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I want to export all collection in MongoDB by the command:

mongoexport -d dbname -o Mongo.json

The result is:
No collection specified!

The manual say, if you do not specify a , all collections will be exported.
However, why this can't do the right work?


My MongoDB version is 2.0.6

share|improve this question
What version of MongoDB are you using? The wiki documentation for mongoexport suggests this is a command line tool for exporting a collection. Perhaps the ability to export multiple collections is for a newer version? If you want to backup all collections in a database, mongodump will export all collections to BSON. – Stennie Jun 29 '12 at 3:47
It looks like the option to use mongoexport for all collections is a planned featured that hasn't been scheduled yet: SERVER-201 .. so mongodump is currently your best option for exporting a complete database. It wouldn't be too difficult to write the equivalent of mongoexport using one of the MongoDB client drivers. – Stennie Jun 29 '12 at 3:56

16 Answers 16

For lazy people like me, i use mongodump it's faster:

mongodump -d <database name> -o <directory_backup>

And to "restore/import" that, i used (from directory_backup/dump/):

mongorestore -d <database name>

With this solution, you don't need to each all collections and export one by one. Just specify the database. I would recommend against using mongodump/mongorestore for big data storages. It is very slow and once you get past 10/20GB of data it can take hours to restore.

share|improve this answer
Isn't there a compatibility problem between JSON and BSON ? – JulienFr Jan 3 '14 at 15:43
The data format used by mongodump from version 2.2 or later is incompatible with earlier versions of mongod. Do not use recent versions of mongodump to back up older data stores. – n0nSmoker Apr 14 '14 at 10:11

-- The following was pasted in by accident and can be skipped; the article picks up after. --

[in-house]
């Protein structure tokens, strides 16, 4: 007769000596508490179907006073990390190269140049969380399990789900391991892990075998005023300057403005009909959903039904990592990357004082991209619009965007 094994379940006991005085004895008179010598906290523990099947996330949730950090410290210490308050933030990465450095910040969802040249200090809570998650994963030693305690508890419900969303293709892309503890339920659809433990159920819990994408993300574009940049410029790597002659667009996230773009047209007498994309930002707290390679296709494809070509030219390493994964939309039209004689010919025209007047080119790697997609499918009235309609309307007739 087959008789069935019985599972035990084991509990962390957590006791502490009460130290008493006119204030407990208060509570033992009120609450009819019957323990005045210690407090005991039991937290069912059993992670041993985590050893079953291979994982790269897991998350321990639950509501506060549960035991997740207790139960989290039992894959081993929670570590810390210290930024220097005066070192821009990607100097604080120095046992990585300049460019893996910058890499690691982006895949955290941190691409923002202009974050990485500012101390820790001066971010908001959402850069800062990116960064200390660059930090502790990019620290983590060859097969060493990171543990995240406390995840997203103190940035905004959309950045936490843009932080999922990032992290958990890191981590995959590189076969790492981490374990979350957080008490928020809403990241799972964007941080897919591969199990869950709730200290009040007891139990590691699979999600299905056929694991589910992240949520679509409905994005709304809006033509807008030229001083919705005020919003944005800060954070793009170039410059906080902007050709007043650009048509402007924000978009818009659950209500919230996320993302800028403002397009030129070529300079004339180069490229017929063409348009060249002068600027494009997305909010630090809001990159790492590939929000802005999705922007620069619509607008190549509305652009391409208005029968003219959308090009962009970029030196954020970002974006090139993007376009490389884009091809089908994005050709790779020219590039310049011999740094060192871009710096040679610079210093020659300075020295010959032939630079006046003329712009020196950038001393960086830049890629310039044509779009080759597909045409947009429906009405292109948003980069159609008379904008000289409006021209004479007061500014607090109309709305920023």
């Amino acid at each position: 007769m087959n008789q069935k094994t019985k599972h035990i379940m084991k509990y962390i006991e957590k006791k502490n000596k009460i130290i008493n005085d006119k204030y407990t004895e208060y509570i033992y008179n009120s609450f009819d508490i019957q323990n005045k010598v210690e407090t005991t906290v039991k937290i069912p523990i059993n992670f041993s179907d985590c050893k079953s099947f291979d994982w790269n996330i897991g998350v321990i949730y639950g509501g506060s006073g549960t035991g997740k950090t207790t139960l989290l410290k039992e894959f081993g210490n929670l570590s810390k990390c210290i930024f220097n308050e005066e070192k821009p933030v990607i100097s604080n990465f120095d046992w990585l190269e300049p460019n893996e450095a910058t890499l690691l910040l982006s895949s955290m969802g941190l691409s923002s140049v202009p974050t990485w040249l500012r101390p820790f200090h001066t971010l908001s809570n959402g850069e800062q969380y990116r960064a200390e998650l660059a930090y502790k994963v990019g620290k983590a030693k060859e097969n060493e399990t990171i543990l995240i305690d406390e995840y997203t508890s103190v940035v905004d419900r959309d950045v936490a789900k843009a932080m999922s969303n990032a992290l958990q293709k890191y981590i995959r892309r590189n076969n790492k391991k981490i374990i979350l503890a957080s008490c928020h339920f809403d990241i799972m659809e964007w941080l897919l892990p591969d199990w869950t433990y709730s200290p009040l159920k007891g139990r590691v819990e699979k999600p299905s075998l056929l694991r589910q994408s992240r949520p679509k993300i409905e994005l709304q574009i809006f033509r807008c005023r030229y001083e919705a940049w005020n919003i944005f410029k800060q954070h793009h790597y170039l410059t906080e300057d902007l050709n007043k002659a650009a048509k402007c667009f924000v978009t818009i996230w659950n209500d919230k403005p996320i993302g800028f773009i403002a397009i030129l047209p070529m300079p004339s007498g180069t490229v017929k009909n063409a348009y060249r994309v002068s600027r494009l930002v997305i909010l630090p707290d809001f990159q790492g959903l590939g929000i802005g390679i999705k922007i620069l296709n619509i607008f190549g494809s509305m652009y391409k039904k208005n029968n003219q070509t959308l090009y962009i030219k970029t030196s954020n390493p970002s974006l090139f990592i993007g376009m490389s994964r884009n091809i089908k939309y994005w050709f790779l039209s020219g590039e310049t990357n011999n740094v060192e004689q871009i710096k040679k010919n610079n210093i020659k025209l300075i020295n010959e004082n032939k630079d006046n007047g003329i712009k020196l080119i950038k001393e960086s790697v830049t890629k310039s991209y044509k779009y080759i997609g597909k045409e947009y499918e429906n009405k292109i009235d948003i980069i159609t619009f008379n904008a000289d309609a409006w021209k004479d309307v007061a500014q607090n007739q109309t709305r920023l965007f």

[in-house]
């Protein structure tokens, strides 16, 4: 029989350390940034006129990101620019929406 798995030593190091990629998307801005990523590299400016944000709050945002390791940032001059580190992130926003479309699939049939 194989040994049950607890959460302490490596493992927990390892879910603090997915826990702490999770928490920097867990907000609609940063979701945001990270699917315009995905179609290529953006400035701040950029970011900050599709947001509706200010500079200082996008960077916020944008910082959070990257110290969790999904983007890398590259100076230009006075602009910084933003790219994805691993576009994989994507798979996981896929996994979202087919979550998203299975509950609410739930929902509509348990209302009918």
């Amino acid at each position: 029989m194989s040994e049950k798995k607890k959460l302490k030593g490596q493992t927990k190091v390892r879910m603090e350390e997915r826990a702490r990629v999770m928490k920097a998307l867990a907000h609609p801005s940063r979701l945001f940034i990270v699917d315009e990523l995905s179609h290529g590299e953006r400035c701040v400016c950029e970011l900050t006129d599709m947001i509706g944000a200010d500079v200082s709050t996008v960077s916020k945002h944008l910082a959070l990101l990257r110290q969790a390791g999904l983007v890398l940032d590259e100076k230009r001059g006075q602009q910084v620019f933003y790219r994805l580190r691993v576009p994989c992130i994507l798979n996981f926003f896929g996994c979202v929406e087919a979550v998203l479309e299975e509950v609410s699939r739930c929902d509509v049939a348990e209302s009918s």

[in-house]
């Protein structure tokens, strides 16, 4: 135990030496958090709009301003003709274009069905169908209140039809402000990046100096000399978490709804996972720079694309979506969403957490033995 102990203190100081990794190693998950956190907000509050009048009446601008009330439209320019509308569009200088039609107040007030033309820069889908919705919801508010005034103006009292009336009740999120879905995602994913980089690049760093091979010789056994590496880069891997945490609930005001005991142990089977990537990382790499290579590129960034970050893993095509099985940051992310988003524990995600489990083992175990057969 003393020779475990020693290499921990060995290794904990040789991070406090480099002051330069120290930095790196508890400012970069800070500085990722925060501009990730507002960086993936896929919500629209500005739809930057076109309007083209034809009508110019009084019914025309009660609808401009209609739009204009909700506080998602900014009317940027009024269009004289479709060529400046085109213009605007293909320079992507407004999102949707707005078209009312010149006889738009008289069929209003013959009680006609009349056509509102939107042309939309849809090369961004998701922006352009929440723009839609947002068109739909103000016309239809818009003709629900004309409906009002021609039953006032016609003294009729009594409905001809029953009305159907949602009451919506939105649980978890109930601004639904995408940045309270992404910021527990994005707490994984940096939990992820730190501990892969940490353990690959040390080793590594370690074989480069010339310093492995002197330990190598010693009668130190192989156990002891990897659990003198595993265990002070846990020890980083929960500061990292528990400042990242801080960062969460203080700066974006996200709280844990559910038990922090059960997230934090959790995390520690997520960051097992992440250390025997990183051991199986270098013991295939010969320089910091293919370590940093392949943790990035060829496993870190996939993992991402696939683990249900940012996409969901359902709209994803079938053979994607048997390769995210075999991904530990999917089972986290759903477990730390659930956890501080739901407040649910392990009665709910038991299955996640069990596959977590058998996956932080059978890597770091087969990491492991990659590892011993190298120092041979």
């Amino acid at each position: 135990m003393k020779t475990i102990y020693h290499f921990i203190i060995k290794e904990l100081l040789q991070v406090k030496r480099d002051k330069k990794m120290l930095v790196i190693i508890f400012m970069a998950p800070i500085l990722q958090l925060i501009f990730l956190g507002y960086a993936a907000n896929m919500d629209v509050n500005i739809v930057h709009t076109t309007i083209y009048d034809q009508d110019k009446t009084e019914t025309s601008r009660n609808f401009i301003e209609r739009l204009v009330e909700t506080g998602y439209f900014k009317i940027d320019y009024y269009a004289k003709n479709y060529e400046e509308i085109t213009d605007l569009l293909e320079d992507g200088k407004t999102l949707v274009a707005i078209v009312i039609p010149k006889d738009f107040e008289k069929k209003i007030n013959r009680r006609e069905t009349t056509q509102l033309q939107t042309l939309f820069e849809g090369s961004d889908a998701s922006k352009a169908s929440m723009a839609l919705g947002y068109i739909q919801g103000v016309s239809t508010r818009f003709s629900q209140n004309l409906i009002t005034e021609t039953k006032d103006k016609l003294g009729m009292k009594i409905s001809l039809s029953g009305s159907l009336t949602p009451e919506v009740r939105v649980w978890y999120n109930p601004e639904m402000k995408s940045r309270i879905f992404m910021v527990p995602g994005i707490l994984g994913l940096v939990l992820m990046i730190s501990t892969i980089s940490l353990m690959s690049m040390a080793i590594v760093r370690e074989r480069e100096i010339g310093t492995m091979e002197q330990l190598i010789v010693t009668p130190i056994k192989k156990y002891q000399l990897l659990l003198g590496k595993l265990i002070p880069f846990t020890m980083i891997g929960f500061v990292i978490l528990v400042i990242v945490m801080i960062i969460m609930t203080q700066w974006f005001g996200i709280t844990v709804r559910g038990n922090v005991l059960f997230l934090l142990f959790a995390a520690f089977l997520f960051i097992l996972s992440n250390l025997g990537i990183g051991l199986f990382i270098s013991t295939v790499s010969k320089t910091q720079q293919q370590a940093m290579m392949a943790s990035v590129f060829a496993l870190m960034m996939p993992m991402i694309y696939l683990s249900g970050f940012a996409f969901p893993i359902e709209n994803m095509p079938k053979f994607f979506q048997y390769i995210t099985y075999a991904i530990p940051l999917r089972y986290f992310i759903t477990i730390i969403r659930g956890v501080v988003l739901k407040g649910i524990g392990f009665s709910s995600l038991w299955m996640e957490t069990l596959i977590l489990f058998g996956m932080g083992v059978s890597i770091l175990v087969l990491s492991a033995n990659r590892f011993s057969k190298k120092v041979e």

I believed the restore command is "mongorestore -b DATABASE ./dump-folder" (where ./dump-folder is the path or your exported data). – Thomas Decaux Feb 12 '15 at 14:00
"mongorestore -d DATABASE ./dump-folder" – kehers Mar 13 '15 at 5:01
@LucaSteeb use --excludeCollection=sessions – Skelly Mar 2 at 17:56

I wrote bash script for that. Just run it with 2 parameters (database name, dir to store files).


if [ ! $1 ]; then
        echo " Example of use: $0 database_name [dir_to_store]"
        exit 1
if [ ! $out_dir ]; then
        mkdir -p $out_dir

echo "print('_ ' + db.getCollectionNames())" > $tmp_file
cols=`mongo $db $tmp_file | grep '_' | awk '{print $2}' | tr ',' ' '`
for c in $cols
    mongoexport -d $db -c $c -o "$out_dir/exp_${db}_${c}.json"
rm $tmp_file
share|improve this answer
To import: for file in *.json; do c=${file#*exp_yourdbname_}; c=${c%.json}; mongoimport --db yourdbname --collection "${c}" --file "${file}"; done – Bradford Feb 5 '15 at 14:25
i want to import .csv using batch script, do u have any idea? – Prasanth chinja Oct 27 '15 at 12:34

Please let us know where you have installed your Mongo DB ? (either in Ubuntu or in Windows)

  • For Windows:

    1. Before exporting you must connect to your Mongo DB in cmd prompt and make sure that you are able to connect to your local host.
    2. Now open a new cmd prompt and execute the below command,